Have rules - When you work from home the boundaries can become a bit wobbly. We sometimes put rules into place to even it all out. Don't interrupt the person working unless it's an emergency is one that we regularly use when we are on a tight deadline or have a lot of work. 

Being willing to have times where you give yourself over to the child - Sometimes babies just don't play ball. They can have really awful days when they are hitting a developmental milestone or teething and you just can't get anything done. On the really really difficult days we decided to use our self-employedness to our advantage and blow work off so we could double team it. It can be hard to give up working when you were excited about a project or just felt like you needed the adult downtime, but days like that can be brutal for the one solo parenting and we always figured it was better to help each other than come home to someone completely broken. Of course I don't advocate this if you have a deadline or if it's just not possible, it's rare that we do this, but good to know that you can if you have to. 

Give each other mental health days as well as work days - It is hard to find enough time to work and look after the baby let alone find time for yourself, but please please do it. You and your partner are not machines and you will both need to create some time and space for yourself. Through my whole life I have always felt guilty about doing nothing, and always feel like I should be drawing or something, and working from home only exacerbates that as there is little to no separation between my work and home life. Since having a baby I have had to teach myself to just be still and to rest, and to make sure I am using some of my time for my mental health. We both also make sure that we encourage each other to take time when we can. Giving each other mental health breaks is one of the best gifts you can give in a really exhausting and stressful time. 

It Is Worth It 

Although lots of this post has been about practicalities and the difficult times, I would like to add that it is all worth it. Being a parent is one of the most amazing things you will do, and nothing compares to the fierce joy, pride and love you feel for your little one. The bad times are pretty darn bad, but the good times are pretty flippin incredible. And I have noticed that as Theo grows the ratio of bad to good times definitely changes for the better. The last few months with him have been heavenly, and I have enjoyed every moment (which I am trying to hold onto as we head into another developmental milestone).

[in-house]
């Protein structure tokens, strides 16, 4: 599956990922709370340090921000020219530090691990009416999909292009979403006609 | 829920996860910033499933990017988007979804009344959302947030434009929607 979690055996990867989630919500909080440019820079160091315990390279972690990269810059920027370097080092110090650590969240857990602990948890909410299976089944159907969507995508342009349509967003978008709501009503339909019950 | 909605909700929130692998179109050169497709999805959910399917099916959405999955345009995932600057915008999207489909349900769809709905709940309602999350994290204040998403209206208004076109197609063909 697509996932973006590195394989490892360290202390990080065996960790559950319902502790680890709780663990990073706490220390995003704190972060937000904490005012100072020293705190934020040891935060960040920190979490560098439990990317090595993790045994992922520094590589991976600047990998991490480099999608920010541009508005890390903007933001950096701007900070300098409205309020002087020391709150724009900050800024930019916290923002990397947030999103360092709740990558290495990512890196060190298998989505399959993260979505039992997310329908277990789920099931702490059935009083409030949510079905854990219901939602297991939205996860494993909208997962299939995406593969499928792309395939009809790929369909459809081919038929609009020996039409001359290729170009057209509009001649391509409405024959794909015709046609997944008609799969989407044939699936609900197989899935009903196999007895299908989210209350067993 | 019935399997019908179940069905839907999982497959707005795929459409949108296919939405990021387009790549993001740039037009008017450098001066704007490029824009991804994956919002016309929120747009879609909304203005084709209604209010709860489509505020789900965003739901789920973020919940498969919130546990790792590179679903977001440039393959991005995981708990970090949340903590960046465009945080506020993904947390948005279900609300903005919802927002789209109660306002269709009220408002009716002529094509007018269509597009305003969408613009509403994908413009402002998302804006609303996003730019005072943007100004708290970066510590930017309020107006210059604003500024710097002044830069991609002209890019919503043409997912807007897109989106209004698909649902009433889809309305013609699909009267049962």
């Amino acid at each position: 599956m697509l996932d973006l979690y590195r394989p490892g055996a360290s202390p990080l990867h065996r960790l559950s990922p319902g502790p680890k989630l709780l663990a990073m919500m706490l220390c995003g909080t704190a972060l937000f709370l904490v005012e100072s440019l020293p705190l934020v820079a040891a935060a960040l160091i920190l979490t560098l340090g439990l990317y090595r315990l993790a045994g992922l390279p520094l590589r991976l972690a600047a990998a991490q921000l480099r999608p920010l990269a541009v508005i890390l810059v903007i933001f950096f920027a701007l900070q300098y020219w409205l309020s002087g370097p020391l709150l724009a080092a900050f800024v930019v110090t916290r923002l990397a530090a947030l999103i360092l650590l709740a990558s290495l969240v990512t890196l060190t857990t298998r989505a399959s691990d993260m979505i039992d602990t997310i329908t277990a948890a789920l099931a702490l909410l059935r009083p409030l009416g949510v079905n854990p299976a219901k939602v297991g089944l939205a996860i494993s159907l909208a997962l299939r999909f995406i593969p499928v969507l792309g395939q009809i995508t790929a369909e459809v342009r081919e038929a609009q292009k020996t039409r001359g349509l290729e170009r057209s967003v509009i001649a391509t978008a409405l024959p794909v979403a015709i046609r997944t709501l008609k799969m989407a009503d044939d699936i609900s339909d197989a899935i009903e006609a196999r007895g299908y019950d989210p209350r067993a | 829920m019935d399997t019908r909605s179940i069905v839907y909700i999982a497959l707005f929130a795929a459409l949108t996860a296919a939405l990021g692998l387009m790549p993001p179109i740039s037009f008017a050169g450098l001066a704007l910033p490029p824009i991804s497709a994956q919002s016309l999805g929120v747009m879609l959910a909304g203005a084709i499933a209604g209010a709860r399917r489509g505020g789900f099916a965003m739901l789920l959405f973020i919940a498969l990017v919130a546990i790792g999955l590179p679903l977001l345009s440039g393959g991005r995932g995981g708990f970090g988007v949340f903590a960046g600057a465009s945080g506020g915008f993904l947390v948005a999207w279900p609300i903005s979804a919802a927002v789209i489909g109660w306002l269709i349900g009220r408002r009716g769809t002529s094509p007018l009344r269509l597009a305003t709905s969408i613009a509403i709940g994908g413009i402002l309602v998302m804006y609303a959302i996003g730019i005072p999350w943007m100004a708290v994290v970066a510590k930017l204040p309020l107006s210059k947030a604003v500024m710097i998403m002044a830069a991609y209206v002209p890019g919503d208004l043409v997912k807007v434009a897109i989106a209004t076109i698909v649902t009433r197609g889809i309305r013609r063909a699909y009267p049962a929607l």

You will get it back

I see a lot of worry and concern from new mums about whether they will ever get their creative energy and space back. I can understand this totally because those first few months are so all encompassing. The truth of it is that you will get it back, but it will be different. Partly because you are different now, and partly because your needs are very rarely going to be first from now on. But, to an extent, you are in control, and you get to choose how much time you spend working and how much time you spend being a parent, and there is literally no right answer to that other than what works for you. Having Theo in daycare a few days a week has been absolutely amazing, and it makes me a better mum because when he comes home I am truly happy to see him and enjoy my time with him more. Even when he is in daycare though, there is still the possibility I might get called away from work to pick him up if he develops a temperature or something. 

Basically you get your time back, but even when they're being cared for by someone else, as 'Mum' you're always on call and that's the difference. There are always so many feelings to process that are so new; guilt for going back to work, extra guilt that your job is creative and feeds you/you enjoy it so is it even more selfish to spend time away from your child to do it, frustration that you have to finish early because your child needs you, sadness when you're too tired to be able to work and you just need a bloody nap. Make sure you are paying attention to your feelings and talking about them & processing them in a safe space whenever you can. I have talked Harry & my own mums ears off over the last year about these things (and I love how that also shows how as a mum your job just keeps on going, because even though she's 65 my own mum has still had to drop what she was doing more than once to save me over the last year). 

Obviously as a mother and business owner I have a lot on my plate, but if any new parent ever needs to ask any questions about what the future might look like for them then please drop me a message and I will do my best to answer and help if I can. I also want to add that I only know my own experience, which I'm aware has been easier in lots of ways than what a lot of parents experienced. I'm truly not trying to preach or act like I know what I'm talking about and am 100% right about everything, I'm just writing what I would have liked to read in those first months, and what might have comforted and helped me. If it helps you then I am so happy, and if it doesn't then please just disregard everything I said and give yourself a high five for being a great parent.

Zanna xx


June 26, 2019 — Bold Apps